Rename Centre Street in JP to Avenue de las Americas?





Background info

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Globe article, which leaves me with the question:

Avenue de las Americas? If you're going to do it, shouldn't you go whole hog and rename it Avenida de las Americas?

las Americas: Like the idea/hate the name

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The North End is a recognized brand deeply tied to Italian culture. Why not brand Hyde/Jackson square as a Latino "North End"? Besides the obvious arguments concerning gentrification and homogeneous mall type stores, I can't think of a down side to this idea.

My only criticisms a.) echo Adam's comment and b.) "Avenue de las Americas" isn't very imaginative or catchy. They should solicit ideas from the community on what to call the proposed "ciudad latina" district.

PS - Why did you vote no?

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I am curious as to why people are voting no. I mean Huntington Av was renamed "Avenue of the Arts" - what's the big deal?

this is insane. in response

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this is insane. in response to the "North End" comment - the reason the North End (or South End, South Boston, West Roxbury etc) is called the North End is because (as geographically incorrect as it may be)it is a reference to where it lays on a map of Boston. Hyde Square is South West. Would you propose calling it the "South West End"? As for naming Centre Street "Avenue de las Americas", that is equally strange. Would you be in favor giving Haitan-Creole names to Mattapan streets? Or Gaelic names to streets in South Boston or West Roxbury? At one point Jamica Plain was predominantly Irish, and now it is (parts of it) predominantly Latino. If the demographics change in 15 years to, for instance, Vietnamese, would you be in favor of changing it again to a Vietnamese name?

And Chinatown is close to Bejing?

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And they call it Chinatown because of it's geographic location? My point is, when you hear "North End" (which was once demographically Irish, then Jewish), you think "Italian". Some even call it "Boston's Little Italy". Why not give Hyde/Jackson Square, an established and thriving Latino community, an oppurtunity to raise its profile? Downtown Crossing wasn't always called Downtown Crossing. The JFK/UMass/Harbor Point area used to be known as Columbia Point. Rozzie has "Alexander the Great Square" because of it's Greek population. Name changing isn't always a bad thing. They changed 6th Ave in NYC to "Avenue of the Americas", but everyone from NYC still calls it 6th Ave. I am in favor of building community and and enhancing multicuturalism in the city. I think a "Latino North End" (or a Haitian/Vietnamese/Irish North End, for that matter) would be a great boon to the city!

Yes but

I'm all for giving this part of JP more visibility and identity. I'm just not convinced that renaming Centre Street to this particular name will accomplish any of that.

Not that big of a deal

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It's not a particularly long stretch of Centre St that they want to rename. Not to mention, a "symbollic" renaming of that stretch would work nicely. Think "Avenue of the Arts" and "Ted Williams Way" - two renamed streets that have kept their old names. I also think ultimately, each neighborhood/community should have the final say; let the people of that neighborhood decide for or against the new name. The people there have worked many years on that neighborhood, I think rebranding that area to reflect its Latino heritege would be a source of pride for the long time residents and new arrivals alike.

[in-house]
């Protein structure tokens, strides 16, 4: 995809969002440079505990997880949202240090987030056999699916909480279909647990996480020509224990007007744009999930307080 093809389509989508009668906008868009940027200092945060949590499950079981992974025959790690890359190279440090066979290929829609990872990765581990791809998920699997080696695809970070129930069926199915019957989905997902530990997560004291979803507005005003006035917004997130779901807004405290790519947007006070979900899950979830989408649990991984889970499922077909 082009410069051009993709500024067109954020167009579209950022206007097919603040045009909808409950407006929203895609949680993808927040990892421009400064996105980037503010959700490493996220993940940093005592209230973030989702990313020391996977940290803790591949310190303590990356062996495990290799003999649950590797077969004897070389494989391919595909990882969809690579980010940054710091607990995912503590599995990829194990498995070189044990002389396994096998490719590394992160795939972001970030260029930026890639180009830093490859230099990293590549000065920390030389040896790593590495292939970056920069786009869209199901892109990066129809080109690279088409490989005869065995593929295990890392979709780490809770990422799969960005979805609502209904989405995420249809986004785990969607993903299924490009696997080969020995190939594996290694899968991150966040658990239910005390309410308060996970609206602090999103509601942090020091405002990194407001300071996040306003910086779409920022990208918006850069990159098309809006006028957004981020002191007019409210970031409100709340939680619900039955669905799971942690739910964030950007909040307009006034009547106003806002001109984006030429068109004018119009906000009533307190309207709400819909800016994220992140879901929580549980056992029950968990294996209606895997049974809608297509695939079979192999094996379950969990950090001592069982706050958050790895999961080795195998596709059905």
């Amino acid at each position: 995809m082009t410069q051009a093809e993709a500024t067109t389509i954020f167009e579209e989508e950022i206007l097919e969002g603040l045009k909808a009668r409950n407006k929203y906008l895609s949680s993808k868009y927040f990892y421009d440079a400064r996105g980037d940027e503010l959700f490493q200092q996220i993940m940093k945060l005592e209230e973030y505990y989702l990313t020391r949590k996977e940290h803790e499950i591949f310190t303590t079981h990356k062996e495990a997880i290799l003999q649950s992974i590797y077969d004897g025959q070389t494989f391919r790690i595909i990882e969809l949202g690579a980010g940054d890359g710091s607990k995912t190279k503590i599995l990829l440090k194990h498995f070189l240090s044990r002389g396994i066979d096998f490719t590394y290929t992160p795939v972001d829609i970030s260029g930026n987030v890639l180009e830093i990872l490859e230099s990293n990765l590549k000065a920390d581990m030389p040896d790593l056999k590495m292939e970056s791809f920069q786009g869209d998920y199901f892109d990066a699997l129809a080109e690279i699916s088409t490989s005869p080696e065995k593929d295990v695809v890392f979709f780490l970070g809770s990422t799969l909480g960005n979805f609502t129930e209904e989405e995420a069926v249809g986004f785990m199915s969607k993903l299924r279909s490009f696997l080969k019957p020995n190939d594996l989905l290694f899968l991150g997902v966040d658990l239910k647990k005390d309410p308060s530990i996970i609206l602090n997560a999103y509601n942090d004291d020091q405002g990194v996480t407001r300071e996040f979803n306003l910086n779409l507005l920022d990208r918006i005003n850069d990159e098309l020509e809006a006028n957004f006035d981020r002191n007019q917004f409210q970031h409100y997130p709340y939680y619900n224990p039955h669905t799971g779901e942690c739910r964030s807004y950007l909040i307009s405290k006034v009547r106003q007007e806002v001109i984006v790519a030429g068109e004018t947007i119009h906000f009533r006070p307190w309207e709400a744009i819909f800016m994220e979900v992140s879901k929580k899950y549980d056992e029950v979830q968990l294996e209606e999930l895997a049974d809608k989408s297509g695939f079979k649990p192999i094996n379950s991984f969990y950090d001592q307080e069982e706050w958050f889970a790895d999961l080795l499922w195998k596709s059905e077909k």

It all depends...

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on how the community intergrates the new name into it's identity, and how the new name is marketed. Was there even a Seaport District 10 years ago?

[Ted Williams Way is more popularly refered to as Lansdowne Street]

Seaport District

I'm not sure there's a Seaport District today. Maybe there will be one once some actual development happens. Right now all you have is a courthouse and the soon-to-open ICA.

But you know where it is

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Ah, but 10 - 15 years ago someone says "Seaport District", I say "Never heard of it." I mention it today and you know what I am talking about.

Hunington Ave is still

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Hunington Ave is still Hunington Ave. it just has a few vanity signs saying "Avenue of the Arts".

North End

And if you walk around the North End, you'll see such Italian street names as 'Hanover', 'Salem', and 'Parmenter'.


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Love it.


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beat me to it. :-(

You hit that nail on the

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You hit that nail on the head, that's exactly what I was thinking. What a crazy idea.

This looks like a job for Charles Swift!

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Hey Charles,

I am sure your blog has some great insights to the renaming of Boston streets, districts , and neighborhoods. Also, I would love to hear your two cents on the issue!

An answer will have to wait

An answer will have to wait until I get back into town on Tuesday, but thanks for thinking of me! I do have a couple of blog entries about Washington Street, which in the colonial days had different names for different sections of the street and Mass Ave, which had the same issue prior to the entire length being declared Mass Ave in the 1890s.